Showing posts with label bad brains. Show all posts
Showing posts with label bad brains. Show all posts

Tuesday, May 1, 2018

resonators 2018 - episode #004 - 'bad brains' by bad brains (VIDEO)

And WOW, this was a fun listen. So glad this wound up on Resonators, it was a TON of fun.

Next up... okay, Billboard BREAKDOWN, so stay tuned!

Monday, April 30, 2018

resonators 2018 - episode #004 - 'bad brains' by bad brains

I think it's time we talk about race in punk music.

Now this is not a comfortable topic, and there are layers and nuance that I'll freely admit that I'm probably not the best guy to talk about beyond looking for the history. And with the history of punk... well, it gets even dicier, especially coming out of the late 70s and how genres were co-mingling and mutating. Of course punk has some of its deepest roots in black music - at its core much of punk utilized traditional rock and roll song structures invented by black musicians - but throughout the 1970s traditionally black musical genres were going in very different directions, from the growth of soul, funk and R&B to the mutation of disco to the very early days of hip-hop. And while black music was getting more opulent and smooth, punk seemed to be heading in the exact opposite direction - although one can make the argument that the sharp political subtext that underlined a lot of soul music and funk music would have had common cause with the punks of the time.

But that doesn't mean there weren't punks of all races within the scene who found common cause with the righteous fury and rough edges of the genre... and this is where we hit another major roadblock and it has to do with a subgenre I referenced a few months back: the Oi! scene. Originally grounded in working class rebellion in the U.K, it was a sound that sadly got co-opted by second wave skinhead culture and hard right, frequently racist groups in the late 70s and early 80s. And while you could definitely make an argument how much of this was fair to the scene or the artists within it, many who could credibly make the argument to being misrepresented, the messy public perception led to ugly assumptions and branding that Oi! bands and even hardcore punks have had to fight to escape for years since, not helped by the street punk and skinhead explosion in the U.S. where the hard-right branding was harder to escape or deny. And with that popular connotation, it's no surprise why black artists might have shied away from the scene, especially in the face of friendlier, no less conscious or political spaces like in early hip-hop.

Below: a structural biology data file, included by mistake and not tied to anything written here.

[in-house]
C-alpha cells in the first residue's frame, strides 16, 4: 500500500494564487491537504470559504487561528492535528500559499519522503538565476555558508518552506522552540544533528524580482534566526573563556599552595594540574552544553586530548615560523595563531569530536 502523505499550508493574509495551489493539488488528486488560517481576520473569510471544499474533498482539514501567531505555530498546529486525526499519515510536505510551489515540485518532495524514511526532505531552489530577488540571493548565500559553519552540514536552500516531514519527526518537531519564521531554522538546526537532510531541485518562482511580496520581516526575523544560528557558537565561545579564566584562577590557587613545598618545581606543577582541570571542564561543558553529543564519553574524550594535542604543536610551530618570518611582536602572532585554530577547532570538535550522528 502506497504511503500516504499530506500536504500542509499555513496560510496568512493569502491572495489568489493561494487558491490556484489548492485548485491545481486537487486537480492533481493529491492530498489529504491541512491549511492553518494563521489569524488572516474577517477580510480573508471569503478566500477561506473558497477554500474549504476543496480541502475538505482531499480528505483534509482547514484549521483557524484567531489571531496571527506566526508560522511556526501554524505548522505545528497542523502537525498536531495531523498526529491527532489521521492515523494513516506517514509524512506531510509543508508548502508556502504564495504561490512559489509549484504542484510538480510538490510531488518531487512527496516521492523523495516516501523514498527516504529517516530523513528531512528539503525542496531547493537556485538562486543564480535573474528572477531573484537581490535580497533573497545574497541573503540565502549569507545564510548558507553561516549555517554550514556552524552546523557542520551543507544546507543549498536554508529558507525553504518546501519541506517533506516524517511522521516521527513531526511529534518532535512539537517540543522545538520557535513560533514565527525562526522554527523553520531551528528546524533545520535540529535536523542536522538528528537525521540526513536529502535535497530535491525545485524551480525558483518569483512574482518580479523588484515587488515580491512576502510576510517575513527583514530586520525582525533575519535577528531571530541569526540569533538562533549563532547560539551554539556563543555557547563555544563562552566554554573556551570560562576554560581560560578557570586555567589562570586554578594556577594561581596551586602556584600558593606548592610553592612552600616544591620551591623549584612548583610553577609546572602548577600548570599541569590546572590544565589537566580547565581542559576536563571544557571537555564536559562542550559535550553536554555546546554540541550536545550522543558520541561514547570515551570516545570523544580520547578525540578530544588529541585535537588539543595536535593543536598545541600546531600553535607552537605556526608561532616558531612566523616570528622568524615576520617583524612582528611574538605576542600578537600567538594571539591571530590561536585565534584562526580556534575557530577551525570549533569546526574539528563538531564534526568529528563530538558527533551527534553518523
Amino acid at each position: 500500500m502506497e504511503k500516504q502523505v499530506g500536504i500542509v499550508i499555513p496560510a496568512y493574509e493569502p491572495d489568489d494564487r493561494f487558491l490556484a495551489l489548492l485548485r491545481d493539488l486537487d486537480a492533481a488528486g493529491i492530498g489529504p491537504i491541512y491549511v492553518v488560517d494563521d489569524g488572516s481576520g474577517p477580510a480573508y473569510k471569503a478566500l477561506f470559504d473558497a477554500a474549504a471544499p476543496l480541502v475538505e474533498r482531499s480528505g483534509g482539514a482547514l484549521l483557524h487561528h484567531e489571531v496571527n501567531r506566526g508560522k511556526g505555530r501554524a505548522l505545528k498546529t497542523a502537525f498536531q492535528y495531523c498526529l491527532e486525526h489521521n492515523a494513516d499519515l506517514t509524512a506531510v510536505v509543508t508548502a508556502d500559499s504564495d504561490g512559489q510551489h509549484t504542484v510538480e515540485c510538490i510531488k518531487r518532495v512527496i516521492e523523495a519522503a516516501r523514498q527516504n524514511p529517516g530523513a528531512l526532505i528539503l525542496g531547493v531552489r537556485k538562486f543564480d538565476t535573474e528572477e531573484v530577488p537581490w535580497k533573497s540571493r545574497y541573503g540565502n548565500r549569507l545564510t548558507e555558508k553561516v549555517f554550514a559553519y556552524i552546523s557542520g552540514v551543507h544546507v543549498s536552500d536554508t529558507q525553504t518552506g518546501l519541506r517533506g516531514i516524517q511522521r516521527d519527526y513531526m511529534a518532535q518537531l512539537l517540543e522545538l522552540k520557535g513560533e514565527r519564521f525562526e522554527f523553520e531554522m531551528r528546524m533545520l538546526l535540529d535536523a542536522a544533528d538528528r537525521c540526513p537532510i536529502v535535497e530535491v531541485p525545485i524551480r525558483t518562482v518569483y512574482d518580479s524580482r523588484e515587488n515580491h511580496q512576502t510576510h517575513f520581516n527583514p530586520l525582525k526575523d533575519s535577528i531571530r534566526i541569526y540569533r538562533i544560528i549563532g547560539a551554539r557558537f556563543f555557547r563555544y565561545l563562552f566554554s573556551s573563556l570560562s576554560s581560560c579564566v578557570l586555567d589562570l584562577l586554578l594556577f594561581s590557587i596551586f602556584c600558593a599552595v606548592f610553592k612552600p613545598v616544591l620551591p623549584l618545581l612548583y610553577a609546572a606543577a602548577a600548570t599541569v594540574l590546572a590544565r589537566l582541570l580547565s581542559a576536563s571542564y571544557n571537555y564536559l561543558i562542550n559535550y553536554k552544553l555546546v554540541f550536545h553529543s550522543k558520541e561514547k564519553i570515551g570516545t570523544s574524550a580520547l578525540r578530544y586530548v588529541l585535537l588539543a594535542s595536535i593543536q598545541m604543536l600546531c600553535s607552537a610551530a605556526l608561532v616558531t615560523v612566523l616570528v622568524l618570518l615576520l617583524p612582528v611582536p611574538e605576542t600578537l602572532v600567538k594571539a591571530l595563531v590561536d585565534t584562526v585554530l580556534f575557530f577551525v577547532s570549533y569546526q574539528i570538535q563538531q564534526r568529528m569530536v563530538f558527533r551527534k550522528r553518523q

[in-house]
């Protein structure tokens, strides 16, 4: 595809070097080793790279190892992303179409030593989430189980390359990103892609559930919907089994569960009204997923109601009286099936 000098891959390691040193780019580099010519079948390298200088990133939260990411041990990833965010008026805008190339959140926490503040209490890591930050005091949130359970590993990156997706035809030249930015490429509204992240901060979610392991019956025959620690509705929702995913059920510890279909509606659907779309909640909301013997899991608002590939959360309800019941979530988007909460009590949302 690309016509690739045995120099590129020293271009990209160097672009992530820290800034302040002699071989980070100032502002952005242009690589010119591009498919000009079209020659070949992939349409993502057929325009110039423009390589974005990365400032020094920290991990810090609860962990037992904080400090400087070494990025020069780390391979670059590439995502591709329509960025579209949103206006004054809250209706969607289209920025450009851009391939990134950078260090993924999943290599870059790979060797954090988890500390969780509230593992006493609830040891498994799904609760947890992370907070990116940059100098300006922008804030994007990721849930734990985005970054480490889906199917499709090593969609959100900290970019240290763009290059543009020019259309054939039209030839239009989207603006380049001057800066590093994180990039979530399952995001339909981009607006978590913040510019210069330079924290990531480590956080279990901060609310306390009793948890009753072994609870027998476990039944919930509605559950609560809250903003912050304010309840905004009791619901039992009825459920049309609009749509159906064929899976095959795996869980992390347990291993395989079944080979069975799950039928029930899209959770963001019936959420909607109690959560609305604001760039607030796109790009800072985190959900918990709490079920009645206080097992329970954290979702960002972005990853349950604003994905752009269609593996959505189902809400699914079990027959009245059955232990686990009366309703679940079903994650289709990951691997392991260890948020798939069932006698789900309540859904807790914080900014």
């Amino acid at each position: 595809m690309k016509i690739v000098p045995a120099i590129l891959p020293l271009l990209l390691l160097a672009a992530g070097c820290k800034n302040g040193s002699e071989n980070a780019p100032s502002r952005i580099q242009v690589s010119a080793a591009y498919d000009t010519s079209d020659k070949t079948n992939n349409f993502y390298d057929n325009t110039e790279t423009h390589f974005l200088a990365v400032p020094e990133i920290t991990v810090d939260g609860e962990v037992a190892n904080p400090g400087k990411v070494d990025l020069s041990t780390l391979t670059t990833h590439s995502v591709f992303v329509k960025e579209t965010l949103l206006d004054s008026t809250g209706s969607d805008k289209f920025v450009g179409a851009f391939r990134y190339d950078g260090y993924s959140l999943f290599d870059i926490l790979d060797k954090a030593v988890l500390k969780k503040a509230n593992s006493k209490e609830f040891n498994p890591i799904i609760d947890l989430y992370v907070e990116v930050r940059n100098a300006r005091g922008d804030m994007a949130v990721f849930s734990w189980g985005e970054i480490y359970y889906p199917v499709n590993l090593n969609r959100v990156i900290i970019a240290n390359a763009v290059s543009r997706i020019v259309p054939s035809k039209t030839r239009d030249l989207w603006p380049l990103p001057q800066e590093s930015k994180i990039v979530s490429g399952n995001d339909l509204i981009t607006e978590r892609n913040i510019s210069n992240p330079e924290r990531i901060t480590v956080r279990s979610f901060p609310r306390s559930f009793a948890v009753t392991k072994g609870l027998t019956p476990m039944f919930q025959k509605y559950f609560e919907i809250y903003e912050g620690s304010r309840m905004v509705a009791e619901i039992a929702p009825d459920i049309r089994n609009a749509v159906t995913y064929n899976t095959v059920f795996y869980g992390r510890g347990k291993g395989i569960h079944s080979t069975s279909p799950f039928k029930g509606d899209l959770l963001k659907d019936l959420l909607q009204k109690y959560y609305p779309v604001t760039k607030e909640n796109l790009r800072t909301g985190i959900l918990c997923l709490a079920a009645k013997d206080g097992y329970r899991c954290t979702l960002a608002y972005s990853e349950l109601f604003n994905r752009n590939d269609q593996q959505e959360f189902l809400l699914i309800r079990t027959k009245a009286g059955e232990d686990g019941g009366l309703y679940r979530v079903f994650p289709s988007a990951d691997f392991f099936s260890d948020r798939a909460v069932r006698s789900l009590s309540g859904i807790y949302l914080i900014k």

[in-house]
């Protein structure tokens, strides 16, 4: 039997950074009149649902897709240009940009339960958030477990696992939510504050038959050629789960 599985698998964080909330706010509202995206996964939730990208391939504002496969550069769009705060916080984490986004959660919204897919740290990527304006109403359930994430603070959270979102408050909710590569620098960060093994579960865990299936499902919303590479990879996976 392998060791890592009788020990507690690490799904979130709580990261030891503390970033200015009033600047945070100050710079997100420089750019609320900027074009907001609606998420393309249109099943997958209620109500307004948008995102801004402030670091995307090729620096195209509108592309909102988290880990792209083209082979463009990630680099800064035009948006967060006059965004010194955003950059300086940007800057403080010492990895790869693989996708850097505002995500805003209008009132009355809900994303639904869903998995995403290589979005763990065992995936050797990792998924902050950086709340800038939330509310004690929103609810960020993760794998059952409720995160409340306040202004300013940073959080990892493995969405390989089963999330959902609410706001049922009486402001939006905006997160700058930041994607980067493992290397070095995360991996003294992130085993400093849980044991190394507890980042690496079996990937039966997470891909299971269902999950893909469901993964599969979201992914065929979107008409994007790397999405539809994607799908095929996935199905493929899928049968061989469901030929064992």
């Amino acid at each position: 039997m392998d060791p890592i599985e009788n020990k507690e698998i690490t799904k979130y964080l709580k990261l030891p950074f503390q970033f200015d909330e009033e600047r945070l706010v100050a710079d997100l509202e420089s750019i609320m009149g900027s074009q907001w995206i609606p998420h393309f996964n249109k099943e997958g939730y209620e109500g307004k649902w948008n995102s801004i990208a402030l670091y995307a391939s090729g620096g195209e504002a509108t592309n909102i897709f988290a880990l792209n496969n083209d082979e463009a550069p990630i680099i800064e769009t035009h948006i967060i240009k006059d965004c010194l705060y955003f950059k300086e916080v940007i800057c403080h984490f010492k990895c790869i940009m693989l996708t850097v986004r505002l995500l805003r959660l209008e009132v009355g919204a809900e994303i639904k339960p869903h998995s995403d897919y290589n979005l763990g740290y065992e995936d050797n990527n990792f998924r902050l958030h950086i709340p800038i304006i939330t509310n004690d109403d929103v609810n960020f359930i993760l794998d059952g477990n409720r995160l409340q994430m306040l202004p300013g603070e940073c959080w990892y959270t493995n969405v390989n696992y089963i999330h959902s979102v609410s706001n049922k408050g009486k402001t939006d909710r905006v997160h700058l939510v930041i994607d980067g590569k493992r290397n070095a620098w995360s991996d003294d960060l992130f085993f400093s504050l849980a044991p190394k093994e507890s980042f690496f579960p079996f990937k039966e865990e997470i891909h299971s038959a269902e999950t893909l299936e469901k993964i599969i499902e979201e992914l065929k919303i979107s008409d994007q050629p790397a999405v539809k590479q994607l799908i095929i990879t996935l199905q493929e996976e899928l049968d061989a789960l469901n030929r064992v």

Of course, there's another side to this, and it leads to another genre that was organic, raw, and often sharply political: reggae. It was a looser subgenre than punk, but throughout the 70s it had flourished and had often received billing and airplay in punk venues. And thus the cross-pollination of genres between the newborn hardcore scene and reggae was only a matter of time, with one group originally making music as a jazz fusion act before amping up the tempos and bringing an distinctly black flavor to hardcore punk, now widely held as one of the most legendary bands of the genre. That's right, we're talking about the 1982 self-titled debut from Bad Brains, and this is Resonators!